Physiology, Respiratory Acidosis

Article Author:
Shivani Patel
Article Editor:
Sandeep Sharma
3/3/2019 9:36:51 AM
PubMed Link:
Physiology, Respiratory Acidosis


Respiratory acidosis is a state in which there is usually a failure of ventilation and an accumulation of carbon dioxide. The primary disturbance of elevated arterial PCO2 is the decreased ratio of arterial bicarbonate to arterial PCO2, which leads to a lowering of the pH. In the presence of alveolar hypoventilation, 2 features commonly are seen are respiratory acidosis and hypercapnia. To compensate for the disturbance in the balance between carbon dioxide and bicarbonate (HCO3-), the kidneys begin to excrete more acid in the forms of hydrogen and ammonium and reabsorb more base in the form of bicarbonate. This compensation helps to normalize the pH.[1]


The respiratory centers in the pons and medulla control alveolar ventilation. Chemoreceptors for PCO2, PO2, and pH regulate ventilation. Central chemoreceptors in the medulla are sensitive to changes in the pH level. A decreased pH level influences the mechanics of ventilation and maintains proper levels of carbon dioxide and oxygen. When ventilation is disrupted, arterial PCO2 increases and an acid-base disorder develop. Another pathophysiological mechanism may be due to ventilation/perfusion mismatch of dead space.

Respiratory acidosis can be subcategorized as acute, chronic, or acute and chronic. In acute respiratory acidosis, there is a sudden elevation of PCO2 because of failure of ventilation. This may be due to cerebrovascular accidents, use of central nervous system (CNS) depressants such as opioids, or inability to use muscles of respiration because of disorders like myasthenia gravis, muscular dystrophy or Guillain-Barre Syndrome. Because of its acute nature, there is a slight compensation occurring minutes after the incidence. On the contrary, chronic respiratory acidosis may be caused by COPD where there is a decreased responsiveness of the reflexes to states of hypoxia and hypercapnia. Other individuals who develop chronic respiratory acidosis may have fatigue of the diaphragm resulting from a muscular disorder. Chronic respiratory acidosis can also be seen in obesity hypoventilation syndrome, also known as Pickwickian syndrome, amyotrophic lateral sclerosis, and in patients with severe thoracic skeletal defects. In patients with chronic compensated respiratory disease and acidosis, an acute insult such as pneumonia or disease exacerbation can lead to ventilation/perfusion mismatch.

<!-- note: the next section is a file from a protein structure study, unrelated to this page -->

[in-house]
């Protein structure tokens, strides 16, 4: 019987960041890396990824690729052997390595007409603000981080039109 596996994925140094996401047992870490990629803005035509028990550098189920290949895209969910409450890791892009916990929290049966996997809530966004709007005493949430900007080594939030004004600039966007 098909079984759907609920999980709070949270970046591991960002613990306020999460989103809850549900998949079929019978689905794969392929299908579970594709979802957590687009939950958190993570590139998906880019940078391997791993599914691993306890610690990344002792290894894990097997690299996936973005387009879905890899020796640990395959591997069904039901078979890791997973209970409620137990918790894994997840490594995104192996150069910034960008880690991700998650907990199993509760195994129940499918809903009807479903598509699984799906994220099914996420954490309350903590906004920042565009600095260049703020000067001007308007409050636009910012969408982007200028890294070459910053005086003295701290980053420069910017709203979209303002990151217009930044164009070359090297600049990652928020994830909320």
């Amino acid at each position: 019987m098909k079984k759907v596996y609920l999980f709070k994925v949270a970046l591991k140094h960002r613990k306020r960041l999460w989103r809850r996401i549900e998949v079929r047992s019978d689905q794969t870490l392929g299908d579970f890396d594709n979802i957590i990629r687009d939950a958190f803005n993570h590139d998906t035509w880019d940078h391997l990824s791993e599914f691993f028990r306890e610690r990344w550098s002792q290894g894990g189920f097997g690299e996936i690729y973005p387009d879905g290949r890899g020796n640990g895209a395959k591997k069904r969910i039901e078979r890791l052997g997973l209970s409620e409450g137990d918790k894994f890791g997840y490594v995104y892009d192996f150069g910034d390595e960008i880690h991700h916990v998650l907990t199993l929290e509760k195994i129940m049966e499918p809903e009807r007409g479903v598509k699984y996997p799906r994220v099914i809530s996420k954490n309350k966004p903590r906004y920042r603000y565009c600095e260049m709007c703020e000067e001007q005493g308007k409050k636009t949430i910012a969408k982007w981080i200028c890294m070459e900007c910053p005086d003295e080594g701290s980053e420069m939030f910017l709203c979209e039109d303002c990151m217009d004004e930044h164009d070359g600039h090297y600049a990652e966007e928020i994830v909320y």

Respiratory acidosis may cause slight elevations in ionized calcium and an extracellular shift of potassium. However, the hyperkalemia is usually mild. In chronic respiratory acidosis, renal compensation occurs gradually over the course of days.[2][3]


The frequency of respiratory acidosis in the United States and worldwide varies based on the etiology. End-stage COPD patients are more prone to develop this acid-base disorder. It has also been noted that surgical patients are at a greater risk of developing respiratory acidosis.


Carbon dioxide plays a remarkable role in the human body mainly through pH regulation of the blood. The pH is the primary stimulus to initiate ventilation. In its normal state, the body maintains CO2 in a well-controlled range from 38 to 42 mm Hg by balancing its production and elimination. In a state of hypoventilation, the body produces more CO2 than it can eliminate, causing a net retention of CO2. The increased CO2 is what leads to an increase in hydrogen ions and a slight increase in bicarbonate, as seen by a right shift in the following equilibrium reaction of carbon dioxide:

  • CO2 + H2O -> H2CO3- -> HCO3- + H+